THE Secretary of State for Wales' recent visit to Chepstow, during which he backed proposals for a town bypass, has re-ignited a decades-long debate on the feasibility of the project and the condition of the town's infrastructure.

Alun Cairn's support for the bypass was welcomed by Conservative councillors, who at the time called it a positive intervention by the UK government.

But county councillor Armand Watts (Labour, Thornwell ward) said he was unimpressed by the nature of the secretary's support, which failed to address how a bypass would be financed.

"If we know the Welsh government controls the A48, and Gloucestershire controls the English side, where will the money come from? Nobody can tell you" Cllr Watts said.

"What's the minister doing turning up and saying there’ll be a bypass? Politicians build up expectations and have no idea where the money will come from.”

Mr Cairns has recently promoted his vision of a Western Powerhouse, through which the commercial and industrial capabilities of Wales and the south west of England are unified, in a system similar to the Northern Powerhouse project unveiled by the UK government last year for the north of England.

Cllr Watts said his constituents, who have heard plenty of talk about a bypass in the past, were “fed up” and wanted action to be taken to improve the area’s infrastructure.

“Everyone’s got an opinion about the bypass, but nobody’s got a solution,” the councillor said.

“Ideas have to be costed. It’s all very well for people to have different ideas, but [those ideas] all have problems.”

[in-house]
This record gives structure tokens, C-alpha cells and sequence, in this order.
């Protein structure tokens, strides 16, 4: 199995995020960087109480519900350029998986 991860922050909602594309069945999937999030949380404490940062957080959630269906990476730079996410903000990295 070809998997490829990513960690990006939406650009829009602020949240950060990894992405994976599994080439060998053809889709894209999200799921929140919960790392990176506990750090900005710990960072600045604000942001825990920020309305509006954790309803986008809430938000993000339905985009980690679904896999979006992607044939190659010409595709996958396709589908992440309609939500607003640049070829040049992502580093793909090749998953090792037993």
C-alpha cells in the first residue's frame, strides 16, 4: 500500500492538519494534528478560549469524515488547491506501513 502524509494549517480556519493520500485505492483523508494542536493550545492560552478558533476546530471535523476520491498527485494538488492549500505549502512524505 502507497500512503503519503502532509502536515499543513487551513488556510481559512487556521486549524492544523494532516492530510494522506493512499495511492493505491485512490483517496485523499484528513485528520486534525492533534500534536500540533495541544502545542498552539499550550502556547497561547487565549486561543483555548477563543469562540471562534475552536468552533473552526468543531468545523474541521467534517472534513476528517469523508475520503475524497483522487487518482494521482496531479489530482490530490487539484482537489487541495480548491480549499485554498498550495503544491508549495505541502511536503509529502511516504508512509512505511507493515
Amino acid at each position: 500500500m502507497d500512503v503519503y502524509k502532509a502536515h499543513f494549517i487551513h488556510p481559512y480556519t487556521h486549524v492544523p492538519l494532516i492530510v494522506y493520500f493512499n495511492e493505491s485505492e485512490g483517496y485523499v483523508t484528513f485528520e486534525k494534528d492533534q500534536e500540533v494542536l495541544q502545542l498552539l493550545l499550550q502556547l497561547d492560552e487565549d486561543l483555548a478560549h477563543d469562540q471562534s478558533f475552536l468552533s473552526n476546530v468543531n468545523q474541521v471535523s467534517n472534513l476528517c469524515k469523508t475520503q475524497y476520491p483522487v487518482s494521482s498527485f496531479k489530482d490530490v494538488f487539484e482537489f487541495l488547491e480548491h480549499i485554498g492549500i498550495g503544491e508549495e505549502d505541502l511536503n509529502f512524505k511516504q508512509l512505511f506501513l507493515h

Cllr Watts urged Monmouthshire County Council to work with its Gloucestershire counterpart to “forget about the border” and “think about the long-term infrastructure” of the region.

A spokesman for the Monmouthshire authority issued the following statement on its plans for infrastructure in and around Chepstow: “The council is collaborating with the Welsh Government, Gloucestershire CC, Forest of Dean Council and Highways England on a Chepstow Transport Study. This commission includes a review of the problems and potential solutions including the provision of a new by-pass. We’ll also be working with them as we progress our replacement local development plan (LDP).”

While Cllr Watts dismissed Mr Cairns’ comments as part of the “plenty of talk” about the bypass, his fellow county councillor, Paul Pavia (Conservative, Larkfield ward), said the minister’s backing was a cause for optimism.

“Political support at the top end of government is important,” Cllr Pavia said. “To have the secretary of state back the proposal lends it considerable weight. Political momentum generates enthusiasm locally.”

Cllr Pavia said he hoped the Welsh government would follow suit and back the bypass.

The next stage of the county council’s review is to provide feedback on its findings to the review group at the end of the month.